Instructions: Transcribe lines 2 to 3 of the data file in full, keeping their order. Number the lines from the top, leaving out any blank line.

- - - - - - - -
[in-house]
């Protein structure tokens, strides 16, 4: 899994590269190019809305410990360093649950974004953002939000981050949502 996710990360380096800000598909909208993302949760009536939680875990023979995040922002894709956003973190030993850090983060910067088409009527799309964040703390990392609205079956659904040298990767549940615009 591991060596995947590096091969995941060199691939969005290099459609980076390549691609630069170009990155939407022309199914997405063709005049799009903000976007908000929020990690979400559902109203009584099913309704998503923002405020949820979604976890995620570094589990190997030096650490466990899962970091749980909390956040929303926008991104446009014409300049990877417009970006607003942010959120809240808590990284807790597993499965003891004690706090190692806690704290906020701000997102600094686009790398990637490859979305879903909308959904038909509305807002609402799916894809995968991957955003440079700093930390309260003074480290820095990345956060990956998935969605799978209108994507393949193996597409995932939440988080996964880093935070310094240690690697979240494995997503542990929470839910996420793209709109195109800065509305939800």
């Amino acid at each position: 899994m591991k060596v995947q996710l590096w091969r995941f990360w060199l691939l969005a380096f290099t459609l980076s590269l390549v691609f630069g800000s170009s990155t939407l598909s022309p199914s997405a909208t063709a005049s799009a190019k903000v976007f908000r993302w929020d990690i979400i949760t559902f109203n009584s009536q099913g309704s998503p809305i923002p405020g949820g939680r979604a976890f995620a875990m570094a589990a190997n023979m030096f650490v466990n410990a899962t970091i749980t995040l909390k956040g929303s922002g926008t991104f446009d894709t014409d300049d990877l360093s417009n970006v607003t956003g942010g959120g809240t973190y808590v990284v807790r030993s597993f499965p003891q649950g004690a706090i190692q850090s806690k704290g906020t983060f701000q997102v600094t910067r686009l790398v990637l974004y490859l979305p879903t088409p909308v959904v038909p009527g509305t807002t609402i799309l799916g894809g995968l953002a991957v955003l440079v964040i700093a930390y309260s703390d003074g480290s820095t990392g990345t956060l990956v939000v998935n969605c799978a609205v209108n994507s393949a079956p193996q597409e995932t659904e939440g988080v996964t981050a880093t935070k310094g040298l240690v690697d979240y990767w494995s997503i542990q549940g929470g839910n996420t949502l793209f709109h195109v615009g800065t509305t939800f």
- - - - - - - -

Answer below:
């Protein structure tokens, strides 16, 4: 899994590269190019809305410990360093649950974004953002939000981050949502 996710990360380096800000598909909208993302949760009536939680875990023979995040922002894709956003973190030993850090983060910067088409009527799309964040703390990392609205079956659904040298990767549940615009 591991060596995947590096091969995941060199691939969005290099459609980076390549691609630069170009990155939407022309199914997405063709005049799009903000976007908000929020990690979400559902109203009584099913309704998503923002405020949820979604976890995620570094589990190997030096650490466990899962970091749980909390956040929303926008991104446009014409300049990877417009970006607003942010959120809240808590990284807790597993499965003891004690706090190692806690704290906020701000997102600094686009790398990637490859979305879903909308959904038909509305807002609402799916894809995968991957955003440079700093930390309260003074480290820095990345956060990956998935969605799978209108994507393949193996597409995932939440988080996964880093935070310094240690690697979240494995997503542990929470839910996420793209709109195109800065509305939800």
């Amino acid at each position: 899994m591991k060596v995947q996710l590096w091969r995941f990360w060199l691939l969005a380096f290099t459609l980076s590269l390549v691609f630069g800000s170009s990155t939407l598909s022309p199914s997405a909208t063709a005049s799009a190019k903000v976007f908000r993302w929020d990690i979400i949760t559902f109203n009584s009536q099913g309704s998503p809305i923002p405020g949820g939680r979604a976890f995620a875990m570094a589990a190997n023979m030096f650490v466990n410990a899962t970091i749980t995040l909390k956040g929303s922002g926008t991104f446009d894709t014409d300049d990877l360093s417009n970006v607003t956003g942010g959120g809240t973190y808590v990284v807790r030993s597993f499965p003891q649950g004690a706090i190692q850090s806690k704290g906020t983060f701000q997102v600094t910067r686009l790398v990637l974004y490859l979305p879903t088409p909308v959904v038909p009527g509305t807002t609402i799309l799916g894809g995968l953002a991957v955003l440079v964040i700093a930390y309260s703390d003074g480290s820095t990392g990345t956060l990956v939000v998935n969605c799978a609205v209108n994507s393949a079956p193996q597409e995932t659904e939440g988080v996964t981050a880093t935070k310094g040298l240690v690697d979240y990767w494995s997503i542990q549940g929470g839910n996420t949502l793209f709109h195109v615009g800065t509305t939800f």